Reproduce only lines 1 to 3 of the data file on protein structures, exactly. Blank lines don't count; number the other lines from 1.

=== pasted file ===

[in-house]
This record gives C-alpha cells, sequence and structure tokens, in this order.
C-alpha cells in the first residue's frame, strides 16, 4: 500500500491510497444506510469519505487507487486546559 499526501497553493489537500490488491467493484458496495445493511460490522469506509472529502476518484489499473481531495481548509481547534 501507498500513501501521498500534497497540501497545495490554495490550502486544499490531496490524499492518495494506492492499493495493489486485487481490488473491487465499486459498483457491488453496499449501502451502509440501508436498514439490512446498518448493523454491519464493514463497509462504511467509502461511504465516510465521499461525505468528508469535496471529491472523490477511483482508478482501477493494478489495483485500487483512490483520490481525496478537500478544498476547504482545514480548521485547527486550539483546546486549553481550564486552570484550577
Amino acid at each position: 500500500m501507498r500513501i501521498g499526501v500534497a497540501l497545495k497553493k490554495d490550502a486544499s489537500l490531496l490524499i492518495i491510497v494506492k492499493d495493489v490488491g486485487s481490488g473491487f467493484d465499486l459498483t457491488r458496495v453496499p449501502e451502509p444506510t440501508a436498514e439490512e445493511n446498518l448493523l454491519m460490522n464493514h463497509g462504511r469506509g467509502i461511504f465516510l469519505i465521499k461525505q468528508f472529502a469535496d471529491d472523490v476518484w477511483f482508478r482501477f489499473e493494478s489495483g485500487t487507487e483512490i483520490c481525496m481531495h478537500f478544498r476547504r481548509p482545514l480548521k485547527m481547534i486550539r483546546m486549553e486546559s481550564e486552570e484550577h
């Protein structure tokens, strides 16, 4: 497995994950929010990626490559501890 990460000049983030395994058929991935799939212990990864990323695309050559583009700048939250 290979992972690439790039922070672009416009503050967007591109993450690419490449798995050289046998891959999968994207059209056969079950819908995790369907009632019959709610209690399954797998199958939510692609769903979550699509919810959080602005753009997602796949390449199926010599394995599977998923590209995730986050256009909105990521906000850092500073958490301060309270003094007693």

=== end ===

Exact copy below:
[in-house]
This record gives C-alpha cells, sequence and structure tokens, in this order.
C-alpha cells in the first residue's frame, strides 16, 4: 500500500491510497444506510469519505487507487486546559 499526501497553493489537500490488491467493484458496495445493511460490522469506509472529502476518484489499473481531495481548509481547534 501507498500513501501521498500534497497540501497545495490554495490550502486544499490531496490524499492518495494506492492499493495493489486485487481490488473491487465499486459498483457491488453496499449501502451502509440501508436498514439490512446498518448493523454491519464493514463497509462504511467509502461511504465516510465521499461525505468528508469535496471529491472523490477511483482508478482501477493494478489495483485500487483512490483520490481525496478537500478544498476547504482545514480548521485547527486550539483546546486549553481550564486552570484550577